Art Terms Glossary beginning with B

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Lower margin; area below the textblock on a manuscript page.
A petition for blessing.
Beta radiography
An imaging technique that uses a diffuse electron energy source (a source plate composed of a thin acrylic sheet embedded with radioactive carbon-14) to produce an image on photographic film. The plate emits high-speed beta electrons as the carbon isotope decays. The beta particles have low energy and pass harmlessly through a work of art on paper to expose an image on photographic film depending on subtle differences in the paper thickness. This technique helps record clear high contrast images of watermarks.
A single sheet folded in half to form two folios or four pages.
Binding media
The (usually) liquid (egg, water, or oil) in which pigments are mixed to create paints.
A Roman Catholic clergyman ranking above a priest. A bishop has the ability to ordain and confirm and typically governs over a diocese, a territorial area of administration.
Bistre Ink
is made by boiling or soaking wood soot in water to extract the soluble tars; this liquid is then filtered and results in a transparent and luminous ink, the exact tone of which depends on the kind of wood used.
Black Chalk
A naturally occurring composite of carbon and clay that can be cut and sawed into a stick and sharpened to a point for use as a drawing instrument. Cortona's idealized head of a youth shows the extremely refined shading that is possible with black chalk. Cortona used a combination of parallel hatching and stumping to achieve the fine gradations of surface tone that give this head three-dimensional volume.
Black Ink
An ink prepared by incorporating a black carbon pigment derived from soot or charcoal into water mixed with a binding agent, usually gum arabic. Often the terms India Ink or Chinese Ink are used to refer to black ink, because dry ink sticks made with carbon pigment mixed with gum and resin, and hardened by baking, were imported into Europe from the East as early as the 1500s.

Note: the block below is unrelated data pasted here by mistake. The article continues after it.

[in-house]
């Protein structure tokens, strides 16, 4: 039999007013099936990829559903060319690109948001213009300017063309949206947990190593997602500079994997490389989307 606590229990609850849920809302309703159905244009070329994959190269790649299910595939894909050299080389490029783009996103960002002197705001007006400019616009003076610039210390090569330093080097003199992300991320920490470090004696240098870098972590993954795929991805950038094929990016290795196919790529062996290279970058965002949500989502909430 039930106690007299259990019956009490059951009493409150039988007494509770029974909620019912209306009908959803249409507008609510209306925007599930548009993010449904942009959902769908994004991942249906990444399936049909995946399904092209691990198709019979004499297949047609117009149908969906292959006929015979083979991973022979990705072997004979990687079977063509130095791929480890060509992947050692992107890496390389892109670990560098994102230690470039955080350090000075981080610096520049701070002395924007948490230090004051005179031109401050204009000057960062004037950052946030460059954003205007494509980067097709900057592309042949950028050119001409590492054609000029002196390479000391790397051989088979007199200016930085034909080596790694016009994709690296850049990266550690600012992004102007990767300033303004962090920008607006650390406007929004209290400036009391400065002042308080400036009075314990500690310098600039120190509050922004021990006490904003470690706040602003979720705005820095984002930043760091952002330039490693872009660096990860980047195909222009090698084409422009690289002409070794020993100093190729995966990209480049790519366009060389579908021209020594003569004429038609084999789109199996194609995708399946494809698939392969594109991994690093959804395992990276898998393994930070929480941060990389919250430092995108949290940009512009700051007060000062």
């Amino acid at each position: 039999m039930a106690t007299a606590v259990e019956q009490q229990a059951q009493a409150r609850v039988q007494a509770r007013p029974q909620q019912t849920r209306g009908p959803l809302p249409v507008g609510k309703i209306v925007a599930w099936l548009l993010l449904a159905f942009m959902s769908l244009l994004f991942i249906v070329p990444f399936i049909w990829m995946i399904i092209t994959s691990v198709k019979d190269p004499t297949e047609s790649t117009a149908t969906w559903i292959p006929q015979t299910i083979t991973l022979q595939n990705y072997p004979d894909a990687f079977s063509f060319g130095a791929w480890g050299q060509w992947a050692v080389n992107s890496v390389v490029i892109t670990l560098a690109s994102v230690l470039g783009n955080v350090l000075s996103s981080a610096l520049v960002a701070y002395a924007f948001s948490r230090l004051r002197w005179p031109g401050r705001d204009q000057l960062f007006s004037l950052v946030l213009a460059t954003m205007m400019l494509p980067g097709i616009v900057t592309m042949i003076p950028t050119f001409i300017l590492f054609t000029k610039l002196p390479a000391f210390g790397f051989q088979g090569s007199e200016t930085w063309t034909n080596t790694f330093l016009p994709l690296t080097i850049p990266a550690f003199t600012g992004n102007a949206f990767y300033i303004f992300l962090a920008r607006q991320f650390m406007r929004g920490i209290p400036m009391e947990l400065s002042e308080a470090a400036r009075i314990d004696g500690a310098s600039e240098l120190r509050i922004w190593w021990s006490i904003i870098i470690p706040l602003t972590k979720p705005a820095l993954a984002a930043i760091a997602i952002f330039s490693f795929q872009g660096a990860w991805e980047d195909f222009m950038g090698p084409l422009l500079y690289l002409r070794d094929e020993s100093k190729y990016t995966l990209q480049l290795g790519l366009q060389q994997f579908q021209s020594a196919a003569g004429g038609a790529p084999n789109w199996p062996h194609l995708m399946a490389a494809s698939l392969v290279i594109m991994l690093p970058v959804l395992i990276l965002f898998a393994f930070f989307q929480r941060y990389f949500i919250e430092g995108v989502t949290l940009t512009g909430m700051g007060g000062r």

Christian martyr believed to have been bishop of Sebaste in Asian Minor early in the 4th century.
A fine colored clay applied to a work of art to support gold leaf. The extremely fine particle size allows the gold to be rubbed or burnished to create a bright metallic surface. Because the gold leaf is so thin it is somewhat transparent and its color is modified by the bole color. Red bole , the most common color, adds to it warmth.
Book of Hours
A prayer book intended for lay use in private or family devotions. Books of hours typically contain a compendium of prayers and devotions dedicated to the Virgin Mary and recited or sung at the canonical hours (eight set times during the day). To this core were appended other elements such as a calendar, penitential psalms, litanies, suffrages, etc. Elaborate versions contain a full cycle of miniatures as well as involved marginal decorations. Books of hours form the most popular and abundant of all surviving medieval manuscripts.
Liturgical book comprising hymns, readings, psalms, anthems, and other prayers for the reading of the Daily Office, required of all priests, monks, and nuns.
Brown earth
Brown earth pigments (ochers, siennas, and umbers) containing silica, clay and a mixture of iron oxides along with small amounts of manganese dioxide.
Brown Ink
The brown inks we associate today with old master drawings are generally one of three types: bistre, sepia, or iron gall.